The years in between are hard. (I'm in them!)

I will say this - we spend far too much time at work to be miserable there. While we can't just pick the jobs we want, the ones that make us leap from bed each day, we can work to find something that is acceptable, if not fulfilling. I wouldn't want anyone to accept a truly unhappy situation as if they have no power to change it. (I know people like this.)

I think this is about that dreaded, overused, cliched word: balance.

This was a great post!

(You may like reading Brother Lawrence's very small book called The Practice of the Presence of God. He is addressing the issue that some people are lucky enough to have a job that involves daily spiritual habits while others have to squeeze them in and work around their mundane tasks. He was a monk who worked in the kitchens doing things like peeling potatoes. This volume contains his writing about how you can be in God's presence all the time, regardless of your "day job."

It seems to me this touches on the same issue - having to do one thing when you'd rather be doing another. Whether it is that you want to be in touch with God or you wanted to be a photographer for National Geographic REALLY BAD - what CAN you do is the question. It's available free here:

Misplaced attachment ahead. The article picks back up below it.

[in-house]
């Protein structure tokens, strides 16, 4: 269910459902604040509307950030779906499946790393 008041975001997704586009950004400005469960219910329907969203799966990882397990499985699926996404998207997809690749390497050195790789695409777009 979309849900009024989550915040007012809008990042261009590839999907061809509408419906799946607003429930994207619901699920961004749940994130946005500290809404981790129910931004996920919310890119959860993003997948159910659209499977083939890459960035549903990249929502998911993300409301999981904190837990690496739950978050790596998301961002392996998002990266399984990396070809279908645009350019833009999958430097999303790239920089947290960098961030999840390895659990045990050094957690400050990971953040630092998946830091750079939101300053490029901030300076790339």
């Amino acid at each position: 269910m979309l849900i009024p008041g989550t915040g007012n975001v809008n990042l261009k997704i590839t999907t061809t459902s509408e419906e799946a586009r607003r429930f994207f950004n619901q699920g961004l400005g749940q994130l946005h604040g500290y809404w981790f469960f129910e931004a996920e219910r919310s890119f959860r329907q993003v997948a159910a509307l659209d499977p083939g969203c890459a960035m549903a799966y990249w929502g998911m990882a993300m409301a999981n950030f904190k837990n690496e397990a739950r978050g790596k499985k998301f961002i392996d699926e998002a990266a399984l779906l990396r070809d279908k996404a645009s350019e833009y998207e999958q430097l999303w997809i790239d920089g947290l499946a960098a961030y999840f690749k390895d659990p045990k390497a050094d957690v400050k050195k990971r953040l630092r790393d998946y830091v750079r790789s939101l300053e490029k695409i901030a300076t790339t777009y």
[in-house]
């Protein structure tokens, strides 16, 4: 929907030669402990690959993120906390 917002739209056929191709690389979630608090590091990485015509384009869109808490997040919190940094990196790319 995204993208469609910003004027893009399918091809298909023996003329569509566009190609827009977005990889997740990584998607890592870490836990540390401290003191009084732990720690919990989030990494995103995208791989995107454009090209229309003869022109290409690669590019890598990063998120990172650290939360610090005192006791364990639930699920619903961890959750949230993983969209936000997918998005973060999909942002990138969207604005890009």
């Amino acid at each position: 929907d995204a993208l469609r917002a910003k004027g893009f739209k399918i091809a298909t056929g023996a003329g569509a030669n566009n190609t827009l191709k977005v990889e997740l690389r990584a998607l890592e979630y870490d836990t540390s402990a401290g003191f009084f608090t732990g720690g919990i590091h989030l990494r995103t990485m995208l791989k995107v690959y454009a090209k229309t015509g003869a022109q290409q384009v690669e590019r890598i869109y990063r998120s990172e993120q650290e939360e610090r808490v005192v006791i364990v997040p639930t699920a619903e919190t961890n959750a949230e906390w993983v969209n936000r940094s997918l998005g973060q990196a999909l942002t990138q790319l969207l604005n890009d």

Sorry for writing a novel.

Becca said...

Wow, such a wonderful take on our expectations from life. It made me think of my parents and grandparents and how hard they've had to work to support their families. I am blessed with a wonderful at home business and my husband is self-employed.

I think the thing that changes your attitude whether or not you've reached the zenith is how content you are with exactly where you are. Can we be happy doing what we're doing whether or not our circumstances never change?

Contentment lets you enjoy your life, your friends and your family whether you are abased or you abound. Hmmm, sounds like I'm quoting a very wise person, doesn't it? :)

Jenny86753oh9 said...